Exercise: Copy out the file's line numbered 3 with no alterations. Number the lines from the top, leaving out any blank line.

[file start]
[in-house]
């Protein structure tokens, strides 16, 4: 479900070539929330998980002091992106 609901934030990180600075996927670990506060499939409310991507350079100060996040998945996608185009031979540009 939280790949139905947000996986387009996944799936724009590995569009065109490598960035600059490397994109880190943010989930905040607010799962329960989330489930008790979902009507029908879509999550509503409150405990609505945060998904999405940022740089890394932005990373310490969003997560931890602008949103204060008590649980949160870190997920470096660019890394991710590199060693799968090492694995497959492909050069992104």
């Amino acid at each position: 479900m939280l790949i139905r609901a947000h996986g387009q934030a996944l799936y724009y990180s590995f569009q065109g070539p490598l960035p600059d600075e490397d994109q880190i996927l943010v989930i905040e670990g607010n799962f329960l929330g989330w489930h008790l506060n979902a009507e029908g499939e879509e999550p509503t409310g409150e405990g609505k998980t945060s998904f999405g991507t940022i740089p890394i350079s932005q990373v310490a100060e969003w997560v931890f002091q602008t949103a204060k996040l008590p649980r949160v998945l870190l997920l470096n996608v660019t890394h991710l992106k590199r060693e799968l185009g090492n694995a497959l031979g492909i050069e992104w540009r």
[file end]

């Amino acid at each position: 479900m939280l790949i139905r609901a947000h996986g387009q934030a996944l799936y724009y990180s590995f569009q065109g070539p490598l960035p600059d600075e490397d994109q880190i996927l943010v989930i905040e670990g607010n799962f329960l929330g989330w489930h008790l506060n979902a009507e029908g499939e879509e999550p509503t409310g409150e405990g609505k998980t945060s998904f999405g991507t940022i740089p890394i350079s932005q990373v310490a100060e969003w997560v931890f002091q602008t949103a204060k996040l008590p649980r949160v998945l870190l997920l470096n996608v660019t890394h991710l992106k590199r060693e799968l185009g090492n694995a497959l031979g492909i050069e992104w540009r």